Metoclopramide Plus Diphenhydramine Is Preferred Over Ketorolac in the Treatment of Non-Migraine and Non-Cluster Benign Headaches

Loren S. Gavaghan, MD, Jno Disch


AccessMedicine from McGraw-Hill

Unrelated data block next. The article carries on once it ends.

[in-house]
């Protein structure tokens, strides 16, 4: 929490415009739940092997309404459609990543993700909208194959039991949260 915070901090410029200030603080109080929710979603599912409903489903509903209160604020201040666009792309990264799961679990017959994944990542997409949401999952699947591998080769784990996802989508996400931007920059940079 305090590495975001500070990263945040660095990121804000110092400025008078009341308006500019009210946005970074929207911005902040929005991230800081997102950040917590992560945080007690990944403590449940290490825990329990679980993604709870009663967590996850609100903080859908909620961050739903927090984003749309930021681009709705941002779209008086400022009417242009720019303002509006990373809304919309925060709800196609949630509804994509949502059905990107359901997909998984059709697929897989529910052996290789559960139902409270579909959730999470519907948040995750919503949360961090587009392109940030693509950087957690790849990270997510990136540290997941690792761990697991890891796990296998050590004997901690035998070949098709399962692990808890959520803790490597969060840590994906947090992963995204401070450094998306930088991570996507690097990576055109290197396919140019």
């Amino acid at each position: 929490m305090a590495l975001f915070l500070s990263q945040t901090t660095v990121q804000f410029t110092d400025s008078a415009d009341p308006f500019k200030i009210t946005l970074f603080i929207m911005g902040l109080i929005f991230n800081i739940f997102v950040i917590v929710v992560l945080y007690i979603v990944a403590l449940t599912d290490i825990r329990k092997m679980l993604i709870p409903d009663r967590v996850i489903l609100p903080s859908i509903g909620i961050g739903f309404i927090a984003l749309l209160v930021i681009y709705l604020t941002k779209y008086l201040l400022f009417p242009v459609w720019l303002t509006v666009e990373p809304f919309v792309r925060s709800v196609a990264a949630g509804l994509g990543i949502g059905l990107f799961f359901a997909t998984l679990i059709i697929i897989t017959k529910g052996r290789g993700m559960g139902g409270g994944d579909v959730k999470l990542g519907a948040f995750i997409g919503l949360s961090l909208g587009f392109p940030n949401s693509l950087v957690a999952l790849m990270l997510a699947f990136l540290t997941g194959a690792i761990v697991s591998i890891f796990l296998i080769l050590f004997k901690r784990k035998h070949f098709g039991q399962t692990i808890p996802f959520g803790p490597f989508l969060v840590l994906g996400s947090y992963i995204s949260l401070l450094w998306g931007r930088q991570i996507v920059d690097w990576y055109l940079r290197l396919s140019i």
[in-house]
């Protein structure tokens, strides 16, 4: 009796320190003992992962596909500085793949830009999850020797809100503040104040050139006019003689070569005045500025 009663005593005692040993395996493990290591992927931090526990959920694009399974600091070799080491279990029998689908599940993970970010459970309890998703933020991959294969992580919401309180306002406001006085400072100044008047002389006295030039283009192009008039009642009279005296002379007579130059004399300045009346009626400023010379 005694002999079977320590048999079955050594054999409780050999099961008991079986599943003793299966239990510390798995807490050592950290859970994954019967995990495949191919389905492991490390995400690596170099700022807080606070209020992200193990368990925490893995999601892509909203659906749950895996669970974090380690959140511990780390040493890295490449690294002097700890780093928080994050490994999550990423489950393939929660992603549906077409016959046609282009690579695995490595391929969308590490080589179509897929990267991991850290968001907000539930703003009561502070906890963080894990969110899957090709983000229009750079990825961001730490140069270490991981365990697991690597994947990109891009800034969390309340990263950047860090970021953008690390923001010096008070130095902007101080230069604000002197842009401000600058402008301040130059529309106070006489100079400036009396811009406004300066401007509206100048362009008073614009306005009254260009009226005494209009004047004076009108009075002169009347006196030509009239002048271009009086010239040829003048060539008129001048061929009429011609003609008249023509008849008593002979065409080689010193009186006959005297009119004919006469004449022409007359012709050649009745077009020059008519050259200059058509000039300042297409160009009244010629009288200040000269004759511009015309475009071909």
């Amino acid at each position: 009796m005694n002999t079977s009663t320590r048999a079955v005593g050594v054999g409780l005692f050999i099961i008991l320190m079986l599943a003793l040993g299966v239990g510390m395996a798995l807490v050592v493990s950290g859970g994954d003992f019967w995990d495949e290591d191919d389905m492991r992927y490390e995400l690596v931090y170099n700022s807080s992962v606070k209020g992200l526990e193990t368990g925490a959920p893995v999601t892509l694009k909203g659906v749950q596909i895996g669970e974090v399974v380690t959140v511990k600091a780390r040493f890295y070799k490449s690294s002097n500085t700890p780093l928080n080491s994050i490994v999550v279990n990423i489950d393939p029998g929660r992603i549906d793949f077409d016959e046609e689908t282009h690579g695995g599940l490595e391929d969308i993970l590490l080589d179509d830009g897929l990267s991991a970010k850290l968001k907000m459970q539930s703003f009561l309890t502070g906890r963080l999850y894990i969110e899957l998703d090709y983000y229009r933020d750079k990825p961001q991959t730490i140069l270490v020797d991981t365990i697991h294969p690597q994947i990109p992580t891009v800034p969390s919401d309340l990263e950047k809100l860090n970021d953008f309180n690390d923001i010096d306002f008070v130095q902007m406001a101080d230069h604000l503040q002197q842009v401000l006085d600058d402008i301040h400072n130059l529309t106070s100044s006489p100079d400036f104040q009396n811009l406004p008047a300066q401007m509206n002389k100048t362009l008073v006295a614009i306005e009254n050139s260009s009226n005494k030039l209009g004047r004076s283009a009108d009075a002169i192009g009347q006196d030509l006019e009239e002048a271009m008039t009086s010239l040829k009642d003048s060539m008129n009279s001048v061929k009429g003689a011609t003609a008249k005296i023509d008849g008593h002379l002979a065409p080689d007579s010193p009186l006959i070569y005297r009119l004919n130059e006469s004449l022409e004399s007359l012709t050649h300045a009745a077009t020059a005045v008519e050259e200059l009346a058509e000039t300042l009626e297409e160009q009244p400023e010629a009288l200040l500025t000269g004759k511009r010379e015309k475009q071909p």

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Headaches are a common emergency department (ED) chief complaint, accounting for roughly 4% of all ED visits.[1,2] While secondary causes of headaches must be evaluated and considered, over 95% of headaches are considered primary headaches: migraine, tension-type and cluster. There is a lack of consensus of a preferred or superior treatment, especially in regards to tension-type headaches. First-line therapies remain NSAIDS, acetaminophen and aspirin, but persistent non-migraine, non-cluster headaches that present to the ED do not have a proven single drug therapy or combination drug regimen that is clearly superior.[3] One study illustrated that the vast array of drug therapies used in US Emergency Departments had very little consistency in prescribing patterns.[3] Another systemic review, while not proving a superior treatment regimen, did demonstrate a trend towards the superiority of anti-emetics such as metoclopramide and chlorpromazine over placebo. Another recent study by Weinman found that metoclopramide plus diphenhydramine was superior to IV ketorolac.[1,4] Friedman’s 2013 study was an effort to apply research and develop evidence-based practice for the prescribing practice of tension-type headaches where there currently lacks a consensus. It is also the first to compare the efficacy of a dopamine antagonist (metoclopramide) to an NSAID (ketorolac) in tension-type headaches.[4]